It is MIGHTY hard to not wear socks with loafers and not veer too prep. No knock against prep, but if you are moving the needle in the Ivy direction and you want to wear loafers and no socks, you probably default to the traditional penny loafer, with its unfortunately named beefroll, wide slot for pennies, and traditional sole. I know I did. Looking back, I realize now how fraught that was, how close to a gingham spread collar shirt with shorts I was. But I see it now.
It is trying too hard. Ivy is irreverent, but always with at least one hand on the wheel. No socks with traditional loafers looks to me like wearing a tie with no shirt. I mean, you CAN do it. But you oughtn’t. The traditional penny loafer is a fall/winter shoe, you want wheat socks, or white socks.
By the way, the penny loafer is so named because… back in the day a phone call on a pay phone was two cents. If you amortize my cell bill, my daughter’s calls come out to about two cents each as well, but only because there is a monthly tally of over a million of them. Still, it is nice to see a tradition continue, right?
But that form. The vamp, the wink towards formality. The penny loafer in structure and aesthetic is exactly pure Ivy, always a dose of tradition and formality, but done by integrating the other values, dignity, appreciation for the value of work and thought, etc. How do you leverage that form, the fulcrum between relaxed and appropriate, without using too much product to slick your hair back?
I found the answer. The Jay Butler Loafer. You can check it out here. (that’s the one I have, it comes in different widths and colors) (and that’s a link, thank you very much – I don’t always include links in the Ivy Notes pieces because by the time you switch back and forth between the four or five things we cover in those, you get Ivy fatigue)
Why is this the answer? Three reasons.
I was afraid of the sole. It is a thinner sole. I had a pair of Sperry driving moccasins that lasted maybe a couple of weeks before I wore the sole out? There is no such thing as an attractive picture of the sole of a shoe after three weeks of wear, so for this, you must take my word. The soles are thin but sturdy, you do not feel like you are walking in a shoe you can’t walk in. Justin Jeffers, the founder of Jay Butler shoes, is as much architect as he is anything else, and he has found a way to make a lighter weight loafer wear like one with soles three times as thick.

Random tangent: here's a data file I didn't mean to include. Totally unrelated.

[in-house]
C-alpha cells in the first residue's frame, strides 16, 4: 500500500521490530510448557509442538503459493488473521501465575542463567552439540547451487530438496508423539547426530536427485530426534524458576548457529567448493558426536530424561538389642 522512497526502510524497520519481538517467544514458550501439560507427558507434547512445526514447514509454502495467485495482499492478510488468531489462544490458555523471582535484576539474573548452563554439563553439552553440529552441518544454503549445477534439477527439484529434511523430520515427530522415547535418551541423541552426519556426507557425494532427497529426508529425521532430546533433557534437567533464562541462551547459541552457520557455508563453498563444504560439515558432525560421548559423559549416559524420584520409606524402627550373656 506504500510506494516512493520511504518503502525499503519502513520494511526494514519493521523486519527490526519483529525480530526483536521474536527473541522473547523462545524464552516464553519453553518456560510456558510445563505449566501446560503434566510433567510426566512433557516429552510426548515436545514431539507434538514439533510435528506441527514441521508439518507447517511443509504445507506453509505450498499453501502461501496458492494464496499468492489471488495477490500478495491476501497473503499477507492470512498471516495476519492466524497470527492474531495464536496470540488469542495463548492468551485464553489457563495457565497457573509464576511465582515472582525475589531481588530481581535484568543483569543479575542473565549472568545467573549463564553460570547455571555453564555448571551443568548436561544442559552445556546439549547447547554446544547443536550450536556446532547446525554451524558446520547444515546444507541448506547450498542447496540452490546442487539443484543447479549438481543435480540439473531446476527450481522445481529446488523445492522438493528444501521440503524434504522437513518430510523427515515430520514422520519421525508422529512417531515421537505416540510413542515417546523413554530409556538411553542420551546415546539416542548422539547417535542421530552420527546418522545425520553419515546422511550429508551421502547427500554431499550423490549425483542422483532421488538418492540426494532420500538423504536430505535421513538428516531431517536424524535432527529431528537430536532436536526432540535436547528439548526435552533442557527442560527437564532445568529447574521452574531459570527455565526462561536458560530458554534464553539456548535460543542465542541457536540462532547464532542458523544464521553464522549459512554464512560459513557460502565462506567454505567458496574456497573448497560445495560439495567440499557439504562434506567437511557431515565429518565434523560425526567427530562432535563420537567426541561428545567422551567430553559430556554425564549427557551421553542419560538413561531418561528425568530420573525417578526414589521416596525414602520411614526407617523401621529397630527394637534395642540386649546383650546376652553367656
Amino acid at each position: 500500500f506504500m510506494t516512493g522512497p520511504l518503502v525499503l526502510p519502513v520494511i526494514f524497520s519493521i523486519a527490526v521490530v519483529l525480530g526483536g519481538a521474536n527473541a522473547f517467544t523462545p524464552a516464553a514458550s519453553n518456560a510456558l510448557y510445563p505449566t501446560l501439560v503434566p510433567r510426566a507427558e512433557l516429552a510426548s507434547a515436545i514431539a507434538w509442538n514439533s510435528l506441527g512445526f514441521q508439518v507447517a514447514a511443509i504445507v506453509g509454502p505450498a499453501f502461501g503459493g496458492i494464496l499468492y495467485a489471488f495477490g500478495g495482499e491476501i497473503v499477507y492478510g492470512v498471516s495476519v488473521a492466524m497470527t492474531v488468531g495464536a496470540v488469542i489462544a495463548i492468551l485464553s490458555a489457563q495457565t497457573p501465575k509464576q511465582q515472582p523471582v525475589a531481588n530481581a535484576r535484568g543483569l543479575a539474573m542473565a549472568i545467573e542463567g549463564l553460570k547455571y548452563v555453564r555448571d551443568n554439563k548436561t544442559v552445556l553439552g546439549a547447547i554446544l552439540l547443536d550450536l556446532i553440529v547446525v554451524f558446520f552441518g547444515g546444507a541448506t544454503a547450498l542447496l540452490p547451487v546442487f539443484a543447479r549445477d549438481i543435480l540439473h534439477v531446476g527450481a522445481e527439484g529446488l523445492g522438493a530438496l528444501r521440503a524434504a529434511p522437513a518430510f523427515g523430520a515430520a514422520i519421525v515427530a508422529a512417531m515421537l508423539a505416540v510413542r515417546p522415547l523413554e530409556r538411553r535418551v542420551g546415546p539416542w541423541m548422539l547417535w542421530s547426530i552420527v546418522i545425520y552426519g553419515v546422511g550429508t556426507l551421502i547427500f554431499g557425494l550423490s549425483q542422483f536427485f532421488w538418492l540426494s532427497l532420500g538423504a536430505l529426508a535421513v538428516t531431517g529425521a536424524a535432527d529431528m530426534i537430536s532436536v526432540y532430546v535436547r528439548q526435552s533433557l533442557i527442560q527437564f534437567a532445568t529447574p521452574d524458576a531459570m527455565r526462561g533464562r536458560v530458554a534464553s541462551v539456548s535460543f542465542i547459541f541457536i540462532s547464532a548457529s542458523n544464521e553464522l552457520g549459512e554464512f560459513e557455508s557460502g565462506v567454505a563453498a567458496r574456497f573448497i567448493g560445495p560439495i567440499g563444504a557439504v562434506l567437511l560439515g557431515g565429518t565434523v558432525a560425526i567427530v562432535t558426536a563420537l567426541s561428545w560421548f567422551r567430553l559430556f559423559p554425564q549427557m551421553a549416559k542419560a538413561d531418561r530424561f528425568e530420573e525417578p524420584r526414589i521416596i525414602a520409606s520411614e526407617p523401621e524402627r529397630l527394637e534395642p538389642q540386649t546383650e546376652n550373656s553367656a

Second. No socks is, not to put too fine a point on it, as much of a challenge for the inside of a shoe as the ground is for the outside. Perhaps moreso. Here is what the inside of my loafers look like after pretty much every day wear for three weeks.
I cannot tell you how, but I can tell you THAT Jeffers has built a non-synthetic loafer that looks like it is going to outlive me.
Third, the design. I have discovered after about three days that there is no such thing as a photo of me trying to show you shoes in different clothes that isn’t… off putting. But the design is versatile. I know Jeffers (smartly) markets these shoes as more casual, and of course, jeans, khakis, 100%. But they also go well with slacks. Here. None of these came out good, but this gives you a sense of what they look like with slacks:
While Jeffers does hold the secret of how these shoes hold up so well close to the vest, he does give you a few tips as to why these shoes are so unusual. They are not constructed like loafers, they are constructed like moccasins. THAT’s why they feel the way they do. There is a way they are stitched, and they are handmade by Cordwainers (just buy them because Jeffers knows the word “Cordwainers”) in Leon, Mexico. Wanna see how they are made? Click here.
Finally, let’s talk money. These shoes cost $195. They are gonna last, that you know. But what you may not know is what kind of savings that is. Valesca’s Meister (with that jagged tongue thing?) – $295. The Rake’s Barbenera (closest comparison I could find in look, but still does not compare in feel… Jay Butler are moccasins for crying out loud) – $450. That’s more than double, if the math isn’t speaking to you yet. Gucci Penny Loafers – if you shop hard, you can find them at $880. Jay Butler… $195. Did I mention, moccasins?